Skip to content

Working group

The importance of storytelling in academic research

Milena's story, polarisation, and the anthropologist as political storyteller

Add to calendar 2023-06-07 10:00 2023-06-07 11:30 Europe/Rome The importance of storytelling in academic research Online via Zoom YYYY-MM-DD


07 June 2023

10:00 - 11:30 CEST



via Zoom

In this last session of the EUI Qualifie working group, Dr Gren Burnyeat (University of Oxford) will present her recent research on the importance of storytelling in academic research and contemporary politics, titled: "Milena’s Story, Polarisation, and the Anthropologist as Political Storyteller".

Ethnography is a deeply storied practice. Listening to people’s stories is how we learn to put ourselves in their shoes, and we tell and retell these stories in myriad forms, from traditional monographs and articles to multiple creative genres. But could our stories do more work, especially at a time of global concerns over entrenched political divisions, given the power of storytelling to foster empathy and build bridges across difference?

This experimental presentation combines performance ethnography with theoretical commentary: a story about Milena, a woman divided from her family over the Colombian peace process which sought to end fifty years of war, is followed by a theoretical discussion about the anthropologist’s role as storyteller in a politically divided world. It considers how everyday storytelling shapes politics, and calls for anthropologists to see stories as a political intervention. Milena’s story interpellates an audience of presumably global north-ish scholars, inviting them to consider how storytelling can polarise, but also build bridges, and to reflect more critically on the story of polarisation in their own societies. The creative format seeks to exemplify the very argument it makes: politics is based on stories, and storytelling is political. Dr Burnyeat presentation will be followed by a Q&A session.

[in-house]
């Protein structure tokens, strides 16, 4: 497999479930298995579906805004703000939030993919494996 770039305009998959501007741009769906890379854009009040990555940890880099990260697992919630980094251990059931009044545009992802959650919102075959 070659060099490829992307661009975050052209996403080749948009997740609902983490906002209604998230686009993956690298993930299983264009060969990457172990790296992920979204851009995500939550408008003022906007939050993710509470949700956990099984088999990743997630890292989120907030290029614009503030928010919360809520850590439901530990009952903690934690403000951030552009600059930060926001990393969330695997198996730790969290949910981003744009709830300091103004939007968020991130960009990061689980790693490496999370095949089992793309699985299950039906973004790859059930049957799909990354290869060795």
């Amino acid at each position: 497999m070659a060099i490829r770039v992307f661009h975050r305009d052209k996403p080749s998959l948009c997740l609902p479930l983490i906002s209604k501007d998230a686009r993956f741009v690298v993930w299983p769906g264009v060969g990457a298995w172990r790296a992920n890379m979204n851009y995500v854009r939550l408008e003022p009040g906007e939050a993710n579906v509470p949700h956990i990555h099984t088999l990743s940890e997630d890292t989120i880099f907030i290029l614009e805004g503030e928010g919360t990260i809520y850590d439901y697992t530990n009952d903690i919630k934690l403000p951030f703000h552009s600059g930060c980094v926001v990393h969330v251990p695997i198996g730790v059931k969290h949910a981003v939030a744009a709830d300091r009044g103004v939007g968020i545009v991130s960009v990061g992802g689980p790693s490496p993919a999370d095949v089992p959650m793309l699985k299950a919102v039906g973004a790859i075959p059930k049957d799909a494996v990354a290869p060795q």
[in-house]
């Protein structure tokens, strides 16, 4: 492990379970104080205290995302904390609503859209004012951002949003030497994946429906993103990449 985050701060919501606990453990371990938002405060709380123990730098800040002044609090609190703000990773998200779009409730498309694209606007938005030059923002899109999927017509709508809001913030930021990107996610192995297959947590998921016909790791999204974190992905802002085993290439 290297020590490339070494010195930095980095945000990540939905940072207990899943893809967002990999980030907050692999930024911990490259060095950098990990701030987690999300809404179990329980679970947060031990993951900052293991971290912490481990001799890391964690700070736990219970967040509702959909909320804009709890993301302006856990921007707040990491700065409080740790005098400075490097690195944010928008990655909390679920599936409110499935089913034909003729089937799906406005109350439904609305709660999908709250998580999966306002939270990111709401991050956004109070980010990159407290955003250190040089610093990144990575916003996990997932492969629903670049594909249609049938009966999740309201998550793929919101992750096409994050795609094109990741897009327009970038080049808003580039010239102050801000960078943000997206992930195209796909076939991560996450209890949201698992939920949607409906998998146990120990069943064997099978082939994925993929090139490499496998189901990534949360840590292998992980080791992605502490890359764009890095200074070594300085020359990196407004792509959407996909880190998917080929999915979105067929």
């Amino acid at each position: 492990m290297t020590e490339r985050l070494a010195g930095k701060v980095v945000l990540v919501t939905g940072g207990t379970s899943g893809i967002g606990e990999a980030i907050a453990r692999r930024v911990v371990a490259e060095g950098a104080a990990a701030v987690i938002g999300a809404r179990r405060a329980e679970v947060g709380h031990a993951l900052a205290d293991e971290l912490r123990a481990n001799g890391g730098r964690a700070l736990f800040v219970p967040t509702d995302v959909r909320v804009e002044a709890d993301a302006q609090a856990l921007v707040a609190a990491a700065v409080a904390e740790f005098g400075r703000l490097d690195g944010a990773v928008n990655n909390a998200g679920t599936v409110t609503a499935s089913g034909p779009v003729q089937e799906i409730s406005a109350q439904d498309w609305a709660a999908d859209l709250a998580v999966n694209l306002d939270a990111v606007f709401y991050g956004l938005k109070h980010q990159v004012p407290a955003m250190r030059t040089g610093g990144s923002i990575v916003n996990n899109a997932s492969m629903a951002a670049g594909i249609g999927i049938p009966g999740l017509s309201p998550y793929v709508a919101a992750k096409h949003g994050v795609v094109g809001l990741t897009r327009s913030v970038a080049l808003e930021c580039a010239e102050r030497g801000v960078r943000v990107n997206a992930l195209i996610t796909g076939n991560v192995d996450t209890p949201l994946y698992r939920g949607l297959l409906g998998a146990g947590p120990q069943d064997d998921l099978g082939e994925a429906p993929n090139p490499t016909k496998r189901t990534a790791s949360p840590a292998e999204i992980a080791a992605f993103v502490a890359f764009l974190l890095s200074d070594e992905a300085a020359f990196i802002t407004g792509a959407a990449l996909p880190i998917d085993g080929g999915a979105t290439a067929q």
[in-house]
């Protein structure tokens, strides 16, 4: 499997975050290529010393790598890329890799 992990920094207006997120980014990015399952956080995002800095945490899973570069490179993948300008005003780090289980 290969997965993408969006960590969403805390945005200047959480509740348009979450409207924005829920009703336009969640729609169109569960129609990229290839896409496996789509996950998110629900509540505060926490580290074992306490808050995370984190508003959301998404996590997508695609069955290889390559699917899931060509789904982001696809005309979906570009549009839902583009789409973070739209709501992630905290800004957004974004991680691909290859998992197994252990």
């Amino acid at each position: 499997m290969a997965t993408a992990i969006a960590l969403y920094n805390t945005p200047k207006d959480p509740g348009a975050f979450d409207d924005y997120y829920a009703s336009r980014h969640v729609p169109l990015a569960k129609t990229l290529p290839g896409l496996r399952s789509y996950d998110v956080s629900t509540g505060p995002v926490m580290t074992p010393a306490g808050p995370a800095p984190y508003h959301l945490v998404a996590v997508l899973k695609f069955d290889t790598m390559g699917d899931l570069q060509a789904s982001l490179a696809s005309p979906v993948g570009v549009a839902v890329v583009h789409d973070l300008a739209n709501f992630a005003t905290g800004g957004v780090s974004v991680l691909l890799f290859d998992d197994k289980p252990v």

Speaker bio: Dr Gwen Burnyeat is a Junior Research Fellow in anthropology at Merton College, University of Oxford. She is a political anthropologist, with a PhD from University College London and an MPhil from the National University of Colombia, has published two books on Colombia, The Face of Peace: Government Pedagogy amid Disinformation in Colombia (University of Chicago Press 2022) and Chocolate, Politics and Peace-Building: An Ethnography of the Peace Community of San José de Apartadó, Colombia (Palgrave Macmillan 2018) and is producer of award-winning ethnographic documentary Chocolate of Peace (2016). She won the 2023 Public Anthropologist Award and is a member of peacebuilding organisation Embrace Dialogue.

Go back to top of the page